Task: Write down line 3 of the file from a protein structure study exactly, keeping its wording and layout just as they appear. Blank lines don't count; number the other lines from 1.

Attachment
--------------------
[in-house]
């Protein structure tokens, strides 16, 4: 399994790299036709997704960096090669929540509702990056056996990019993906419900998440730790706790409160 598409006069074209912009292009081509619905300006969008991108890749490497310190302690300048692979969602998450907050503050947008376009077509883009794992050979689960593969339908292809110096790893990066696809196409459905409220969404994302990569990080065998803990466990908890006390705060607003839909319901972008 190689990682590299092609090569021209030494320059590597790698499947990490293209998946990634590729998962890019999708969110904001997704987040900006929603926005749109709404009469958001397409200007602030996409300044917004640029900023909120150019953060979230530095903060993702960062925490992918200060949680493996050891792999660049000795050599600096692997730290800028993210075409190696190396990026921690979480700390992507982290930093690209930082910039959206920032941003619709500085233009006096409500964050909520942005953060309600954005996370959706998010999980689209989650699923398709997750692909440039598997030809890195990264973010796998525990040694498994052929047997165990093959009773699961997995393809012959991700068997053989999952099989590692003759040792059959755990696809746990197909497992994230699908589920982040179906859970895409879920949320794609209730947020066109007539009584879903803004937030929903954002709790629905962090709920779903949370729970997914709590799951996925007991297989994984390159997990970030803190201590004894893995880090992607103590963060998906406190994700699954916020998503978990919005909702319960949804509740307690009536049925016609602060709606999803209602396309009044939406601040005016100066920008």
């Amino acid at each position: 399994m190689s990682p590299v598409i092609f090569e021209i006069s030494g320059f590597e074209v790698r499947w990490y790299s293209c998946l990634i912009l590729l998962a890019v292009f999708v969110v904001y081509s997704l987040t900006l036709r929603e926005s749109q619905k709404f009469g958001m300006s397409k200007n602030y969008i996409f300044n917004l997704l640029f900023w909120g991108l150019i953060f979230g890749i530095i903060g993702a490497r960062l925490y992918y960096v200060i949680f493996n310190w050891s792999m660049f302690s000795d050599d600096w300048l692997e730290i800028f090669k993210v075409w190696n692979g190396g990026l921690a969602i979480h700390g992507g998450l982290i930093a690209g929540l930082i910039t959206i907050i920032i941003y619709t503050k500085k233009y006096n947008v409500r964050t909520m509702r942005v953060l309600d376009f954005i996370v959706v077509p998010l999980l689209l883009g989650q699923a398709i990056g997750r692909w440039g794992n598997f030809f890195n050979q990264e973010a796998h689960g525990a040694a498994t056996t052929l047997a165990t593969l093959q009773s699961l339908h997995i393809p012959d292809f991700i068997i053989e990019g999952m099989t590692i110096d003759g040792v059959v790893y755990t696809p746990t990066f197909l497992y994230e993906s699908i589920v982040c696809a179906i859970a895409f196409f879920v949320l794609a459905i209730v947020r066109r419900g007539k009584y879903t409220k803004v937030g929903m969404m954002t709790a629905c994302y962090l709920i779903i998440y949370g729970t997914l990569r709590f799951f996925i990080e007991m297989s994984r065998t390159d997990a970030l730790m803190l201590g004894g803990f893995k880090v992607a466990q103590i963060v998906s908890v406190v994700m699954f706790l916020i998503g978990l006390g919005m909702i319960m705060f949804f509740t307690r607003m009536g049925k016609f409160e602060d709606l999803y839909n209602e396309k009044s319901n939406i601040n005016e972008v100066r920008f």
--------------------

């Amino acid at each position: 399994m190689s990682p590299v598409i092609f090569e021209i006069s030494g320059f590597e074209v790698r499947w990490y790299s293209c998946l990634i912009l590729l998962a890019v292009f999708v969110v904001y081509s997704l987040t900006l036709r929603e926005s749109q619905k709404f009469g958001m300006s397409k200007n602030y969008i996409f300044n917004l997704l640029f900023w909120g991108l150019i953060f979230g890749i530095i903060g993702a490497r960062l925490y992918y960096v200060i949680f493996n310190w050891s792999m660049f302690s000795d050599d600096w300048l692997e730290i800028f090669k993210v075409w190696n692979g190396g990026l921690a969602i979480h700390g992507g998450l982290i930093a690209g929540l930082i910039t959206i907050i920032i941003y619709t503050k500085k233009y006096n947008v409500r964050t909520m509702r942005v953060l309600d376009f954005i996370v959706v077509p998010l999980l689209l883009g989650q699923a398709i990056g997750r692909w440039g794992n598997f030809f890195n050979q990264e973010a796998h689960g525990a040694a498994t056996t052929l047997a165990t593969l093959q009773s699961l339908h997995i393809p012959d292809f991700i068997i053989e990019g999952m099989t590692i110096d003759g040792v059959v790893y755990t696809p746990t990066f197909l497992y994230e993906s699908i589920v982040c696809a179906i859970a895409f196409f879920v949320l794609a459905i209730v947020r066109r419900g007539k009584y879903t409220k803004v937030g929903m969404m954002t709790a629905c994302y962090l709920i779903i998440y949370g729970t997914l990569r709590f799951f996925i990080e007991m297989s994984r065998t390159d997990a970030l730790m803190l201590g004894g803990f893995k880090v992607a466990q103590i963060v998906s908890v406190v994700m699954f706790l916020i998503g978990l006390g919005m909702i319960m705060f949804f509740t307690r607003m009536g049925k016609f409160e602060d709606l999803y839909n209602e396309k009044s319901n939406i601040n005016e972008v100066r920008f």